A study of patients seeking care at an inner-city clinic showed that higher levels of alkaline phosphatase and phosphate are associated with increased mortality.
Higher alkaline phosphate levels also increased the risk of all-cause hospitalization and hospitalization due to cardiovascular disease (CVD), infection, and fracture, researchers reported in the Clinical Journal of the American Society of Nephrology (2010;5:1064-1071).
Matthew Abramowitz, MD, of Albert Einstein College of Medicine in Bronx, N.Y., and colleagues studied 10,743 patients who had serum alkaline phosphatase and phosphate levels measured between 2000 and 2002. The patients had an estimated glomerular filtration rate of 60 mL/min/1.73 m2 or higher. The study population had a mean age of 51 years and 64% of subjects were women, 22% were white, 26% were non-Hispanic black, and 16% were Hispanic.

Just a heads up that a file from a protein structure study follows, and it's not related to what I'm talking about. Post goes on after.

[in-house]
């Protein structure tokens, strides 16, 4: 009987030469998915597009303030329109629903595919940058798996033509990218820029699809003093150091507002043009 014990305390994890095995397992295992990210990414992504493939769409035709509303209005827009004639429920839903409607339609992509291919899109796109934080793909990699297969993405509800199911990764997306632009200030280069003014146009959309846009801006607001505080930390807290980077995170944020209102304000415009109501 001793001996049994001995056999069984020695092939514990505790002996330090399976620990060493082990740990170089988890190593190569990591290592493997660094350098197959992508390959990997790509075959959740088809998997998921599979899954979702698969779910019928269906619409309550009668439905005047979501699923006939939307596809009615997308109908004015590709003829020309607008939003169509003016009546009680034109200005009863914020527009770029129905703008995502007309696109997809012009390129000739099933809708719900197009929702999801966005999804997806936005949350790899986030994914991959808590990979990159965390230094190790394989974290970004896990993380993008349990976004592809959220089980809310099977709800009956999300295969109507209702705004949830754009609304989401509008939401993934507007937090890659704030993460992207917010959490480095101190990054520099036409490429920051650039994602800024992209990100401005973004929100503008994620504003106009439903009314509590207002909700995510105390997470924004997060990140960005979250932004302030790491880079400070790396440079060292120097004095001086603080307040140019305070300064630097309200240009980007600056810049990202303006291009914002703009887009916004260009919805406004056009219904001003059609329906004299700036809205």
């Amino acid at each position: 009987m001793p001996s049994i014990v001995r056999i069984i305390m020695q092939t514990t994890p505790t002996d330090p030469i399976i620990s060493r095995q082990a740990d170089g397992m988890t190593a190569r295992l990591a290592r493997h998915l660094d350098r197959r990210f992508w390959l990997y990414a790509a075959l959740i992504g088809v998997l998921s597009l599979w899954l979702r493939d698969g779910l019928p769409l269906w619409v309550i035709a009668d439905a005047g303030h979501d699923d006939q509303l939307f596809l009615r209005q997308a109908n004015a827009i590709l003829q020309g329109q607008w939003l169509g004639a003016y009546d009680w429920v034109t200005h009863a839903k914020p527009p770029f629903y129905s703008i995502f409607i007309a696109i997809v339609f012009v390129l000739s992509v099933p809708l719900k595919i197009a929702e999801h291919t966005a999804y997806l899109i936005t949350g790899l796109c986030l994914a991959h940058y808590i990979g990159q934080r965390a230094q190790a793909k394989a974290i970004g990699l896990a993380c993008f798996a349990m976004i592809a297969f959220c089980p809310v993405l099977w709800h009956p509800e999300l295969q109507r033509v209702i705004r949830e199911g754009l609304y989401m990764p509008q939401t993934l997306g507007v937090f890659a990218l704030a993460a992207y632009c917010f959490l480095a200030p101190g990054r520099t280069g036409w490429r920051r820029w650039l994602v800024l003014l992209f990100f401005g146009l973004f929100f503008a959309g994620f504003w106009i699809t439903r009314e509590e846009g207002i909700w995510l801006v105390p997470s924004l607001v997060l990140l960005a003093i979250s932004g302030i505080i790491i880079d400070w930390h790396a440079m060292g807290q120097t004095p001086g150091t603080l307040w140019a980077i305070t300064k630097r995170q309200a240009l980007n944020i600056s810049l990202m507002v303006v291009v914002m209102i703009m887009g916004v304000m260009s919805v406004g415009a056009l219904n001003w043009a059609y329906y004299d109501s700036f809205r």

Compared with patients in the lowest quartile of alkaline phosphatase (66 U/L or less), those in the highest quartile (104 U/L or greater) had a 65% increased risk of mortality, a 14% increased of all-cause hospitalization, and a 28%, 53%, and 63% increased risk of hospitalization due to CVD, infection, and fracture, respectively, after adjusting for potential confounders.
In addition, compared with patients in the lowest quartile of serum phosphate (3.0 mg/dL or less), those in the highest quartile (3.8 mg/dL or greater) had a 29% increased mortality risk and a 14% increased risk of CVD-related hospitalization, but they did not have an increased risk of hospitalization due to injection or fracture.